When I was in my sophomore year of high-school, 6 years after 9/11, I waited the entire school day for someone – a teacher, a classmate, the principal – the say something about the anniversary. By 7th period, after hours of discussing isosceles triangles, Hamlet, and World War II, I realized that it wasn’t going to happen. That somehow, we manage to remember our birthdays and how many days till the next party, and where and when and how we met our boyfriends, but 9/11 somehow seems to slip our collective minds.
This year, somehow, I forgot to write a post about it. I scheduled photos I took over the weekend and didn’t realize until I woke up this morning that photos weren’t what I wanted to be sharing today.
Thirteen years ago means that this tragedy happened while most of us were alive. I was in fourth grade, on my way to typing class when every adult in the small school building was called immediately to the principal’s office and we were all left waiting in the hallway, arguing about who had cooties.
I’ve never had a chance to see Ground Zero, which I guess seems fitting since I also never had a chance to see the World Trade Center before that day. But the image of them is printed into my mind as though I’d seen them a thousand times, walked past them on my way to school and work for more years than I can count. And I guess I have because as much as people neglect to say anything on this day each year, more photos and articles pointing to conspiracy theories, blaming Bush, blaming Obama, blaming religious people who had nothing to do with that day, claiming freedom and happiness for America…they crop up everywhere.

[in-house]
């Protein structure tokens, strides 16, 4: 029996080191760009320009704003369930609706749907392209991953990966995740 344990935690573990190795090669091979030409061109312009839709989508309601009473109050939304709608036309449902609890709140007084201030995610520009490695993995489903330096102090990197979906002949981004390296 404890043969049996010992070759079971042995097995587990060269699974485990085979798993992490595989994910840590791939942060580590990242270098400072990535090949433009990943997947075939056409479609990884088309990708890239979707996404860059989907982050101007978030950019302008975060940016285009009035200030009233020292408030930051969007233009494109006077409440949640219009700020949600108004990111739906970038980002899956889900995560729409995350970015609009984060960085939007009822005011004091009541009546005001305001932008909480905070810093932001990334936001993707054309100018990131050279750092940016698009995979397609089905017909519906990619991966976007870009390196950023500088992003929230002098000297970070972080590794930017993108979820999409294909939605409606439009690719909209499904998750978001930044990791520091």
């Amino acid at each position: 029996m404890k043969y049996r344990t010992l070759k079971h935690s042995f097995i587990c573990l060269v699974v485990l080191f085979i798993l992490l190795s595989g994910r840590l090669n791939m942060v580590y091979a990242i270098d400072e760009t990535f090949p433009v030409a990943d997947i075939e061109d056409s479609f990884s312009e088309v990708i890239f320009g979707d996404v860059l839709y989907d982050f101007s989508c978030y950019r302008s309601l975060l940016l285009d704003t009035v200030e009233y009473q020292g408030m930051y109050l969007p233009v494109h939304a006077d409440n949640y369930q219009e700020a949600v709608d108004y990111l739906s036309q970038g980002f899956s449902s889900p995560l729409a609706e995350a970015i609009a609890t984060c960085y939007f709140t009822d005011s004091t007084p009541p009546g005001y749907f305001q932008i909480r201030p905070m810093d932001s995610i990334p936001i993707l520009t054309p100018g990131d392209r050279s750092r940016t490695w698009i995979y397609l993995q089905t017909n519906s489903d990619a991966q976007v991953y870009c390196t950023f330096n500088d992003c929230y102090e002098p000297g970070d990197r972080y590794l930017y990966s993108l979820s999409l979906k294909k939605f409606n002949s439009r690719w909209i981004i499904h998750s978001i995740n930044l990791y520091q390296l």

What I don’t see, what I think a lot of people forget even as they distinctly remember the numbers, are the thousands of people who died that day – in the World Trade Center, in the Pentagon, in those planes. The firefighters and rescue workers who lost their lives in the aftermath, trying to save whoever they could. The terrified men and women who were as old as I am now, who looked up and realized that their only option was to jump.
Those are the people I want to remember today, because as thankful as I am for the people who have risked their lives since then, who have lost their lives since then, all because of this day, these people never knew what was coming. They woke up that morning with no idea how their days would be ending, and their lives are the reason we are in this place that we are in now. I want to never stop remembering them, and their families, and what was lost that day.